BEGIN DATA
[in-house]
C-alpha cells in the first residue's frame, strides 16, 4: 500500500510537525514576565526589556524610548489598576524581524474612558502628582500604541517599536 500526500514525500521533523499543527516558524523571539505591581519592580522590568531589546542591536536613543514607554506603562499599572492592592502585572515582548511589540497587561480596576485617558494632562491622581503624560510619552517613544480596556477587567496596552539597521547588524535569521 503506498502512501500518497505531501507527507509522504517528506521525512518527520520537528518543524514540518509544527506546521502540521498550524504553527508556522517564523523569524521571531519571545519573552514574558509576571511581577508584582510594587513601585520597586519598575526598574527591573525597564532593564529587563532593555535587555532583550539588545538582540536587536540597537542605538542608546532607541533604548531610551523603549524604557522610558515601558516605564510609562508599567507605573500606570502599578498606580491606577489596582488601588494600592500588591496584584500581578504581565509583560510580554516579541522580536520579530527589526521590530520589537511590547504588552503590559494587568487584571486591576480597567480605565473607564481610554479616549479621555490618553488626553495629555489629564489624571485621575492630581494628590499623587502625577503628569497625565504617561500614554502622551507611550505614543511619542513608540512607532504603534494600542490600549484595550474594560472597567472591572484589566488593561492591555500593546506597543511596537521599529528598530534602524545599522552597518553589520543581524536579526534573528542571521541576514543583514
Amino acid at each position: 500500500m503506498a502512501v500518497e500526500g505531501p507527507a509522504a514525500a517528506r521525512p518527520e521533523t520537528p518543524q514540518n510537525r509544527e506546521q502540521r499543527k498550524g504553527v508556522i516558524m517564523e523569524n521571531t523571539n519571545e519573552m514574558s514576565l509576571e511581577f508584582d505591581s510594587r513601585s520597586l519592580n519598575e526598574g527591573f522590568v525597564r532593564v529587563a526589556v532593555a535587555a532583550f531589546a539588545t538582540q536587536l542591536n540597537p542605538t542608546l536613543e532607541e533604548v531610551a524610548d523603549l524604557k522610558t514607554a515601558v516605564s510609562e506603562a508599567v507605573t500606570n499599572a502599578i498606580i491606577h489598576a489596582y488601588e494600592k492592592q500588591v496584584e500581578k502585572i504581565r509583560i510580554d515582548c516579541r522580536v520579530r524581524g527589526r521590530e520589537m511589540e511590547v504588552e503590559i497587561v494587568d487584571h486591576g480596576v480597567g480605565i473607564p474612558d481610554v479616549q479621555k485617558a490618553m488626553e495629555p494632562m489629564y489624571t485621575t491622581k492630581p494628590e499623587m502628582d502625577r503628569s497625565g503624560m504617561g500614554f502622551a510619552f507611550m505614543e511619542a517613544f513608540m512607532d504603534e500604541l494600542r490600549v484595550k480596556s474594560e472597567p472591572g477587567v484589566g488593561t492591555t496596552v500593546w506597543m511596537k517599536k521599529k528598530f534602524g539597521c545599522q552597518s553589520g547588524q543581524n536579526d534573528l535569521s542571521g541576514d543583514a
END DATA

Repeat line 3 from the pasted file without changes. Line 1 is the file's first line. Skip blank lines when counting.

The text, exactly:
Amino acid at each position: 500500500m503506498a502512501v500518497e500526500g505531501p507527507a509522504a514525500a517528506r521525512p518527520e521533523t520537528p518543524q514540518n510537525r509544527e506546521q502540521r499543527k498550524g504553527v508556522i516558524m517564523e523569524n521571531t523571539n519571545e519573552m514574558s514576565l509576571e511581577f508584582d505591581s510594587r513601585s520597586l519592580n519598575e526598574g527591573f522590568v525597564r532593564v529587563a526589556v532593555a535587555a532583550f531589546a539588545t538582540q536587536l542591536n540597537p542605538t542608546l536613543e532607541e533604548v531610551a524610548d523603549l524604557k522610558t514607554a515601558v516605564s510609562e506603562a508599567v507605573t500606570n499599572a502599578i498606580i491606577h489598576a489596582y488601588e494600592k492592592q500588591v496584584e500581578k502585572i504581565r509583560i510580554d515582548c516579541r522580536v520579530r524581524g527589526r521590530e520589537m511589540e511590547v504588552e503590559i497587561v494587568d487584571h486591576g480596576v480597567g480605565i473607564p474612558d481610554v479616549q479621555k485617558a490618553m488626553e495629555p494632562m489629564y489624571t485621575t491622581k492630581p494628590e499623587m502628582d502625577r503628569s497625565g503624560m504617561g500614554f502622551a510619552f507611550m505614543e511619542a517613544f513608540m512607532d504603534e500604541l494600542r490600549v484595550k480596556s474594560e472597567p472591572g477587567v484589566g488593561t492591555t496596552v500593546w506597543m511596537k517599536k521599529k528598530f534602524g539597521c545599522q552597518s553589520g547588524q543581524n536579526d534573528l535569521s542571521g541576514d543583514a